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Ruling the code with Rules Design Pattern

Greetings! As a big fan of Chain Of Responsibility design pattern I was thinking to move out the if condition into a separate method so that I can loop through chain externally. It turned out that I end up implementing Rules Design Pattern. I first encountered the pattern few years ago in a C# article ( https://www.michael-whelan.net/rules-design-pattern/ ). You can find the pattern in this course patterns-library . Rules Design Pattern In this pattern, we decouple the business rules from their processing by encapsulating them in to separate classes. We can add/remove rules without impacting the existing logic. This looks much like the Chain of Responsibility except processing rule is separated. One glitch I have faced is we are unable share one rules data with another as the rule and processing are decoupled. Anyway, it is worth to try. I'm not going re-invent an example. Instead i'll use the same example as in C# article but with minimum logic. public class Customer { pr

Let's Restore Agile

Greetings! I have been working in Agile environments for different companies for many years. We had/have a Scrum Master and Daily Standup, and that is it. That is Agile. This is what made me think "daily meetings are for bad managers". I started reading, practicing more on Agile and found this ( how-keep-your-team-from-getting-agile-wrong-hasitha-liyanage ) interesting article where I got more courage to apply Agile principles, values into my team. Where to Start? The first thing anyone should do is to read agile manifesto. It quite amusing that even certifed scrum masters/managers have no proper understanding on the manifesto. It Is Not About Processes The very first princile in Agile is "team over process". What does mean is, processes have value but the team has more value. For an example we don't need Daily meetings if the team decided so. It is the team decide how to work. Supoort and Trust Have you ever felt Trusted and Supported? If the answer is NO, you

Do not use magic in unit tests

Greetings! Working in legacy system is both fun and hard. It becomes harder due to lack of tests. Not only that, it is difficult to write tests due to the ways code is written. As our legacy system doesn't have a DI framework like Spring, we are maintaining object lifecycle manually. We have a policy to create singletons (I do not know why, I plan to remove them anyway) which made them harder for unit tests. The way to write unit tests for these classes is using reflection and mocking frameworks (scary isn't). Let's see a basic example of such a class. public final class AppointmentRepository { private AppointmentRepository() { } private static class LazyHolder { private static final AppointmentRepository INSTANCE = new AppointmentRepository(); } public static AppointmentRepository getInstance() { return LazyHolder.INSTANCE; } } public final class AppointmentService { private final AppointmentRepository appointmentRepository; private AppointmentS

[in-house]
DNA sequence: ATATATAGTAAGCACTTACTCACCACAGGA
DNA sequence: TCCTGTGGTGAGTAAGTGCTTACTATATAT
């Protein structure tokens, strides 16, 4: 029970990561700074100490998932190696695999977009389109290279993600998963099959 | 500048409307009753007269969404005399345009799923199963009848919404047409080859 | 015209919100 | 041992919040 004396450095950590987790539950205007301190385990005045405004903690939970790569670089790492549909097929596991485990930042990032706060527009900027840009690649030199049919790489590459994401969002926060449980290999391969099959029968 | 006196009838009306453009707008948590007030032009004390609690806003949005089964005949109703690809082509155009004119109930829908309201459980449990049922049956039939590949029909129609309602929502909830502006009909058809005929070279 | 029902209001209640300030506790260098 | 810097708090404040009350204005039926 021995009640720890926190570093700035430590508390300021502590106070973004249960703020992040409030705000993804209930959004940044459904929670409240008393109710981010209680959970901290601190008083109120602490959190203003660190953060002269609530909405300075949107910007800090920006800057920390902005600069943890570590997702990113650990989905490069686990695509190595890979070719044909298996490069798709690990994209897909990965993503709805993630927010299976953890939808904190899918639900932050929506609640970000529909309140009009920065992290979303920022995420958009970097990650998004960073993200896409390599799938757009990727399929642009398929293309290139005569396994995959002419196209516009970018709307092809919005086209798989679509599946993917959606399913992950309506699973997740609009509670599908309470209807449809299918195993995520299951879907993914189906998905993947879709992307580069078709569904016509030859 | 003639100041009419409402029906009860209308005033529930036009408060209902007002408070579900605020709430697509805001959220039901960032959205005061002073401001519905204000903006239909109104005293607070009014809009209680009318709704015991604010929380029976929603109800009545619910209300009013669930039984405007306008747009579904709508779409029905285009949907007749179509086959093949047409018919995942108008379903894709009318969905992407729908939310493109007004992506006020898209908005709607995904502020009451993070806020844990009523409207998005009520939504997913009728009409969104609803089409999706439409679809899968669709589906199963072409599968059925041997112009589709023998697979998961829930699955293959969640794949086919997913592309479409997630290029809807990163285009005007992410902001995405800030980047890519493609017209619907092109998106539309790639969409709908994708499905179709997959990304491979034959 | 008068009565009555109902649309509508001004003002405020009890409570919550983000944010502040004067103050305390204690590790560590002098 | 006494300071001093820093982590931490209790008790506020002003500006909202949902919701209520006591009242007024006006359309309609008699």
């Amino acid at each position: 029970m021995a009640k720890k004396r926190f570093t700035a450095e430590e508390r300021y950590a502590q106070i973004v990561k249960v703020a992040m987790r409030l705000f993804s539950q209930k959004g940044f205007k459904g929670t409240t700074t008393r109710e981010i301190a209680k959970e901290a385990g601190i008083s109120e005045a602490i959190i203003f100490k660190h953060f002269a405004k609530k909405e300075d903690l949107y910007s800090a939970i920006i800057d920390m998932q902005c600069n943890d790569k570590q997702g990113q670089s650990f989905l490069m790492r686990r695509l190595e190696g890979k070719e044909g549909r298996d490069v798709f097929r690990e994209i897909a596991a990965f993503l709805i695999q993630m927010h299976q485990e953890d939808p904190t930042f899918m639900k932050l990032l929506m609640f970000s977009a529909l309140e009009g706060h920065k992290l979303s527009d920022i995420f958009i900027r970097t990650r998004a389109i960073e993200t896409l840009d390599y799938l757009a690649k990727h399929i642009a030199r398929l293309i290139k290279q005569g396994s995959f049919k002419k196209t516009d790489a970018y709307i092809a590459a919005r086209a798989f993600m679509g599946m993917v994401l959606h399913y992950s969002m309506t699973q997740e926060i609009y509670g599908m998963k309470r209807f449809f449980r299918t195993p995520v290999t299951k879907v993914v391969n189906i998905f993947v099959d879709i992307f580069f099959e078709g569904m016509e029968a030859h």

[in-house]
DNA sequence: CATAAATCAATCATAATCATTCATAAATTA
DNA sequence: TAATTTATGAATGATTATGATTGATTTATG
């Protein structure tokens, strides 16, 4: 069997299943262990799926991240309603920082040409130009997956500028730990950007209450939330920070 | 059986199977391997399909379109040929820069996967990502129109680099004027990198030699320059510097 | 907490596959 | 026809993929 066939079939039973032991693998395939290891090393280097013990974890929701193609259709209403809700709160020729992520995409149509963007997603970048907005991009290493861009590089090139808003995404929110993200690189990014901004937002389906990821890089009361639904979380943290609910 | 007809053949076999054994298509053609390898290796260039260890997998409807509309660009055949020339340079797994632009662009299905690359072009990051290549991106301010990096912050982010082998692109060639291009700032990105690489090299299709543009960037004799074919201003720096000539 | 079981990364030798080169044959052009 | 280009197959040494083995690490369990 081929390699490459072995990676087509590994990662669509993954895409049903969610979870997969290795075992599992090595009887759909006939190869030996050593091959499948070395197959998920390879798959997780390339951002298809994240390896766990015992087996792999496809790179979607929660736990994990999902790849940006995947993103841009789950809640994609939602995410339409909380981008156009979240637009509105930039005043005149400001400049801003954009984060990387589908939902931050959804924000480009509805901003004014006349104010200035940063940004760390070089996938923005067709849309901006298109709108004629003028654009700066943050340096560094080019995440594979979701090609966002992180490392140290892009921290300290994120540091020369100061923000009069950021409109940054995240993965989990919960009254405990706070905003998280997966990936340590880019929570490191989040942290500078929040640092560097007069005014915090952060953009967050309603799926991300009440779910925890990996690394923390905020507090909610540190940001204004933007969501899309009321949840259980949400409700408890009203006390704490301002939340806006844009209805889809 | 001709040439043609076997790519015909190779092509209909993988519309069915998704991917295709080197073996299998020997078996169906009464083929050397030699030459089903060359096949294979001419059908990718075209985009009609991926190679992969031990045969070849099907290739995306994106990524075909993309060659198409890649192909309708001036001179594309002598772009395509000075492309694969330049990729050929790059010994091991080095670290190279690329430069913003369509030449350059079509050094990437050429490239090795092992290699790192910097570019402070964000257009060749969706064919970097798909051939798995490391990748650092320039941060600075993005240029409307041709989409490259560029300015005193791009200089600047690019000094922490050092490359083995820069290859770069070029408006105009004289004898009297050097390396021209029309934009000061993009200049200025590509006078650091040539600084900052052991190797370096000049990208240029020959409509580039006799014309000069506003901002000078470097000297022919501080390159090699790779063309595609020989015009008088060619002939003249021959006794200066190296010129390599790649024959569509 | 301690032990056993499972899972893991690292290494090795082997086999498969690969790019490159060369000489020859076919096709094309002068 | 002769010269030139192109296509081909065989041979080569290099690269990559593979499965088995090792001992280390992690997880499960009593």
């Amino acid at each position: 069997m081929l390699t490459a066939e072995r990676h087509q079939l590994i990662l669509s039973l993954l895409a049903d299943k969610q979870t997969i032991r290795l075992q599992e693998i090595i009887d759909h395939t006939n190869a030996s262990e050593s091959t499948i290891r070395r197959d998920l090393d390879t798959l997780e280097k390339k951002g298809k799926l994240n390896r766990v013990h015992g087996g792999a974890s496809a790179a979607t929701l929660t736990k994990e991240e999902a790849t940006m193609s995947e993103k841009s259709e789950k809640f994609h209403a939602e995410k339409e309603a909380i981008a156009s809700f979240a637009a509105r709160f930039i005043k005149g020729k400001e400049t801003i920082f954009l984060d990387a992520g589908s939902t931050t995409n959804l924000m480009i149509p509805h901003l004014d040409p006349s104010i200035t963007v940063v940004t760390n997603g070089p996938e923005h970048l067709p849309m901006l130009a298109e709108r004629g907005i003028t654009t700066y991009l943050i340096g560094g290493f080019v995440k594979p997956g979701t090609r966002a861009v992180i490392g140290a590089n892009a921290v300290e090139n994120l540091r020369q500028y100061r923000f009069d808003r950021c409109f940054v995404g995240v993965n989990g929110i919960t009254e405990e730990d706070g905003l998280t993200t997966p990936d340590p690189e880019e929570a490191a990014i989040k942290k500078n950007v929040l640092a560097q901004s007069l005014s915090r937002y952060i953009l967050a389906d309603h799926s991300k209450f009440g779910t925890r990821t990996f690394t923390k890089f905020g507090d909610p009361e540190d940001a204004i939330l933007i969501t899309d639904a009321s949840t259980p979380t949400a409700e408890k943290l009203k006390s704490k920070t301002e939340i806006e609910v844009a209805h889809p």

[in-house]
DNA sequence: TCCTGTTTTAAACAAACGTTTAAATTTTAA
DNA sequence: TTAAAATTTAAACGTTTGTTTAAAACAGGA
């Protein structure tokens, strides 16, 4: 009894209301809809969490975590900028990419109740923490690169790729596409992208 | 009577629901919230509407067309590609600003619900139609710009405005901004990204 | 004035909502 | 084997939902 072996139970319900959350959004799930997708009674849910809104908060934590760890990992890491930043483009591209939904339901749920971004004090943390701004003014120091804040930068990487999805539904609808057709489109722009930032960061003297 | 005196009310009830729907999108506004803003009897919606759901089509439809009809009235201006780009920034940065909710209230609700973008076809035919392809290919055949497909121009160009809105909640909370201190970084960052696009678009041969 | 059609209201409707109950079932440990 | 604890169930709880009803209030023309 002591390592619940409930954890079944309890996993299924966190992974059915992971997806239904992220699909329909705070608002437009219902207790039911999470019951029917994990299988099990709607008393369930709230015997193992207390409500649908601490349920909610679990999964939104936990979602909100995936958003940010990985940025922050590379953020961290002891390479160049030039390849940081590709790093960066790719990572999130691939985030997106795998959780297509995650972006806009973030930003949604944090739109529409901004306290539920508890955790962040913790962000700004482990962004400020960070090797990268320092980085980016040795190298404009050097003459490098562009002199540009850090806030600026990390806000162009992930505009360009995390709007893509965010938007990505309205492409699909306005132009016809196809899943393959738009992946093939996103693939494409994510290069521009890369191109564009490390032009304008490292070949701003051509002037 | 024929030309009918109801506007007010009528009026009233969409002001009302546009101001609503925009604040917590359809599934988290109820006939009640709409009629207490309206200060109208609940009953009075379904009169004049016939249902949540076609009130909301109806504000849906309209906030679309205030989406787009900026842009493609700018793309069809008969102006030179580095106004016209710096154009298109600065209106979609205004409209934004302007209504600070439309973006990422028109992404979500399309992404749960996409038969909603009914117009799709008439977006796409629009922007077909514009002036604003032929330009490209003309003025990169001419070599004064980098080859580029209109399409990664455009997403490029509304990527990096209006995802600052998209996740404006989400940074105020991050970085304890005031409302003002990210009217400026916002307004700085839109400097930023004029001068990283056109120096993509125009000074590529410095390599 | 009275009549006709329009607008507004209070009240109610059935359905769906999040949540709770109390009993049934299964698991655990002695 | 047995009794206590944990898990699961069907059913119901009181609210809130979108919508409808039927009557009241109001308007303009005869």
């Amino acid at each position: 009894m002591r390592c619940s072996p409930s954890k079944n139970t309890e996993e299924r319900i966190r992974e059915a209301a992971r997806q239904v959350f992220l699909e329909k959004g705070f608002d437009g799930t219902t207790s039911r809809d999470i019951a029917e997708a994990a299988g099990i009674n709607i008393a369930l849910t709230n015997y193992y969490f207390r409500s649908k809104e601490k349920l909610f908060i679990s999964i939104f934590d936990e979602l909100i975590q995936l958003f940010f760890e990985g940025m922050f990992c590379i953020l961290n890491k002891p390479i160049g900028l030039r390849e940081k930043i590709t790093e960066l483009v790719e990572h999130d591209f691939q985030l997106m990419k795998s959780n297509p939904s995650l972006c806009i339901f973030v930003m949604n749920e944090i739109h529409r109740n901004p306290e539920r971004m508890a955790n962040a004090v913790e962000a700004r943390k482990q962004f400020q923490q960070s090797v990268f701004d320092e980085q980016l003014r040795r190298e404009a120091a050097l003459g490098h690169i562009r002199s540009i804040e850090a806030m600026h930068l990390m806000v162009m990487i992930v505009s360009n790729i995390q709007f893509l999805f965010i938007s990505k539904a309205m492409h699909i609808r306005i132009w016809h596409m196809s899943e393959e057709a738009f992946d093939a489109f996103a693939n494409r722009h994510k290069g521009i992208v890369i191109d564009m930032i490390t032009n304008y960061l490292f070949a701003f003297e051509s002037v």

Split your Loop

Greetings! It is common thing in programming that we need to iterate over items. Question is, how do you iterate over collection and implement your logics? Most of the time, people violate single responsibility principle as loops are having multiple logics. I would like to have cleaner separation between unrelated logics. If you pay attention, you can see that in loops, we are doing multiple things. Let's see a little (dirty) example. public class SplitLoop { public static void main(String[] args) { List<Subject> subjects = Arrays.asList(new Subject("Maths", 90), new Subject("History", 85)); int total = 0; int marksForMaths = 0; for (Subject subject : subjects) { total += subject.getMarks(); if ("Maths".equals(subject.getTitle())) { marksForMaths = subject.getMarks(); } } System.out.println("Total " + total + " for Maths " + marksForMaths); } static class Subject {

Are you a ticket closing developer?

Greetings! "I have done my work. I'm taking another ticket." "Can we close this ticket end of the sprint." "Why is this ticket still open." "We need to work extra and close these tickets." Those are only a few phrases. If you have not heard those words, congratulations!! you are working in a super nice environment. Unfortunately for most, these are daily sentences they encounter. The definition I'm using this term for anyone, be it an intern, architect, manager or anyone whose main target is to close the ticket by themselves or by forcing others. They do not focus on, do not allow code improvements. Why do they do it As I can't read minds, I don't know. However they may be targeting big paychecks, promotions, praises, etc by showing they are very efficient, committed, etc. However they are just moving from one ticket to another. How do they look like Lazy to learn Do not understand the value of good code No proper use of design pr